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Ginny Ellis is a hometown girl who happily resides in East Wichita with her husband, two young sons, two rowdy dogs, and one spoiled tortoise. Together they enjoy taking part in all our city has to offer, especially if it involves being outdoors, supporting the arts, or is particularly delicious. She is a WAHM who serves as WMB's Events Director as well as holding volunteer positions in Junior League of Wichita, on her neighborhood elementary school's PTO Board, and for United Way of the Plains. Ginny is a podcast enthusiast, laundry folding procrastinator, and insatiable reader who loves the Shockers, theme parties, and her margaritas on the rocks.


  1. Good for you. I work in a school with dozens of caring human beings who are doing their best to educate hundreds of very young human beings from many different cultures and backgrounds. If the entire world attempted to emulate our staff and students things would be so much better. Test scores are just that, test scores. Living alongside others like yourself and unlike yourself is the best real world education you will ever receive. Life is not about how well you can show what you know. Life is about how well you can show how you love.

  2. All of this!! Yes yes yes!!

    I value public schools beyond all else in our country, it’s where we grow the next generation of informed and active citizens. One of the best ways I can support public schools is by sending my kids to public schools! That and demanding that my tax dollars go back into our schools and even other kids’ schools so that we can all get educational equity.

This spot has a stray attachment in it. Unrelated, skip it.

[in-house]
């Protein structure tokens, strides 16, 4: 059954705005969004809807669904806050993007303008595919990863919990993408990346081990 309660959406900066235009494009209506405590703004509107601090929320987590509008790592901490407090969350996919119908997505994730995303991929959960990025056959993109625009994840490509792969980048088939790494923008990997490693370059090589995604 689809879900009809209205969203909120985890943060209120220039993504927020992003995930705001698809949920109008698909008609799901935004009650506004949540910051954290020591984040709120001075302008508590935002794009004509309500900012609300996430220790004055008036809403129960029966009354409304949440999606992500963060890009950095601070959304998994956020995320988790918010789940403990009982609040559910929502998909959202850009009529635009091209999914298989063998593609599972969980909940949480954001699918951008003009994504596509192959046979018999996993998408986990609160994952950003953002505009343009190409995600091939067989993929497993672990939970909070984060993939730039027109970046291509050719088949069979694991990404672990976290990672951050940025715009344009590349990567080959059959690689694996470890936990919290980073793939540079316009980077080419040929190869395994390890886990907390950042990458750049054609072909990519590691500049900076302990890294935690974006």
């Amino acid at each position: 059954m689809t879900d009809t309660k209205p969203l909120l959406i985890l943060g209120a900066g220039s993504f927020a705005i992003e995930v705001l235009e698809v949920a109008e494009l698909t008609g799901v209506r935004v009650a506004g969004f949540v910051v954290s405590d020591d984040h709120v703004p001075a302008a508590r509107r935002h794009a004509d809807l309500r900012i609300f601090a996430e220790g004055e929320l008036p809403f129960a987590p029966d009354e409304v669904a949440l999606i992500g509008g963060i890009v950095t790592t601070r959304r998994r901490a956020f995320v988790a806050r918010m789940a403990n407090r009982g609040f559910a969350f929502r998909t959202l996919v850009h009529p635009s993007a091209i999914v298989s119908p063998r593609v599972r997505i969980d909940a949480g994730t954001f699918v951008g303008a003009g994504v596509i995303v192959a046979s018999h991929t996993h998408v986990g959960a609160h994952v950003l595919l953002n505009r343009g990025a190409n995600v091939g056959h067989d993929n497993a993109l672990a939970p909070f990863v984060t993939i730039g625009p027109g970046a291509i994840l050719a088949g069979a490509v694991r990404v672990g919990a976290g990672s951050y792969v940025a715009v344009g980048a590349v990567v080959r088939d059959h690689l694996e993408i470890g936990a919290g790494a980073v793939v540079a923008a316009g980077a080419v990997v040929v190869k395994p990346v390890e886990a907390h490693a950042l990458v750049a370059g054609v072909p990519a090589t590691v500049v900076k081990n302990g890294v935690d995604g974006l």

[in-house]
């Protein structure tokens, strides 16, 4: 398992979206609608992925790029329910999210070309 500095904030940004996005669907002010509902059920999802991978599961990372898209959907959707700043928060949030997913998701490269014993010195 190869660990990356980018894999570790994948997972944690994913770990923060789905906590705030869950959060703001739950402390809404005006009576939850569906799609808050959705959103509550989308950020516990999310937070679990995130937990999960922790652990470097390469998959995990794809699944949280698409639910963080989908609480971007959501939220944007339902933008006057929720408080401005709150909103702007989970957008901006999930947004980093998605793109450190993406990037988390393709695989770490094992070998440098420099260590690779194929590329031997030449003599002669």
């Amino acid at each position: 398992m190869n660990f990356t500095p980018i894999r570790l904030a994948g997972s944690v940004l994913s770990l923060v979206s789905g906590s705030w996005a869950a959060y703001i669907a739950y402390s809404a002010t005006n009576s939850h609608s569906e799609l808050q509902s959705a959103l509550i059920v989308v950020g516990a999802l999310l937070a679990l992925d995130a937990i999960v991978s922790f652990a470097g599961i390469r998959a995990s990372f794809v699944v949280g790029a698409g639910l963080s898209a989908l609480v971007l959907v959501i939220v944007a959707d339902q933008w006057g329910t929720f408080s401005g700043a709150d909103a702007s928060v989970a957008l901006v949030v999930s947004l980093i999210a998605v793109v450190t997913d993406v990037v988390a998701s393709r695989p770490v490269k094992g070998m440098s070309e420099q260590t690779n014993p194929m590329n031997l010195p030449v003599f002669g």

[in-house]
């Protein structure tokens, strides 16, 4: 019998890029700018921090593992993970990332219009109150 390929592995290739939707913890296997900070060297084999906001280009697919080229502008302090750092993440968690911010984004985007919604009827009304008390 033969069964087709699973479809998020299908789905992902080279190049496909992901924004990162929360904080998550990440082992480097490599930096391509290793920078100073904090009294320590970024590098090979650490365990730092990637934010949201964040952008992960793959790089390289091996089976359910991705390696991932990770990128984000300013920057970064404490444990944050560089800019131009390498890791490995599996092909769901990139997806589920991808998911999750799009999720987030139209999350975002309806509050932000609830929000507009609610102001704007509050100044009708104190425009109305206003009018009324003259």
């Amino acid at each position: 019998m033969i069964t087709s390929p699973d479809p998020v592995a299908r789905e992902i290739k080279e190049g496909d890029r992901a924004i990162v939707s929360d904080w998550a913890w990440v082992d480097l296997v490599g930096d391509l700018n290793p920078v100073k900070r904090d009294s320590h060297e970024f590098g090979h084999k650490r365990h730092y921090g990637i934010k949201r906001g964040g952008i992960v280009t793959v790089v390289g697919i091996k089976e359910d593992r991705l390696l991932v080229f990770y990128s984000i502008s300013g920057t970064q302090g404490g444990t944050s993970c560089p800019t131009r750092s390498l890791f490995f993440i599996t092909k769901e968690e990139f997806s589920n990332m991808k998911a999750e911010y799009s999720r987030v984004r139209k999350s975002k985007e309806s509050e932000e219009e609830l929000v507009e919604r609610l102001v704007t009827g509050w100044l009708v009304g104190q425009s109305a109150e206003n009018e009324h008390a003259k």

Many friends who started their children out at private schools and then switched to public expressed amazement that the experience was so much more positive for their children. I think it has to do something with school communities that know a thing or two about diversity and inclusion.

    Thank you for this great shout out to our Wichita and Wichita-area public schools!

    • Kristina – Your words and thoughts are so perfect.

      High-quality public schools are critical to the success of our democracy!

      Thanks to Wichita Moms Blog for this perspective.


  3. Yes! Thank you! I am a former WPS teacher who now teaches at a private school in New Mexico. I particularly appreciated your point about teachers at public schools being as good as at private ones. There are many great teachers at my current school, but the same is true about teaching at East High.

  4. Yess!!! I love that you took the time to see the heart of your neighborhood school. Numbers are numbers, but it’s culture, character and heart that matter. ??

  5. We are moving out of our upper middle class suburban school district today because despite all the people who rave about it, it sucks. In eight years I have met the most unfriendly people, had the worst time getting services for me special needs son that I had to get legal help to get him placed out of district, and had so many people retaliate against my kids that we have just had enough. I went through those rankings you mentioned, and it turns out they don’t even show up on them anymore! So yes, don’t judge a book by its cover for sure. I’m so glad I saw this on the day we moved. I take it as a sign we are making the right decision.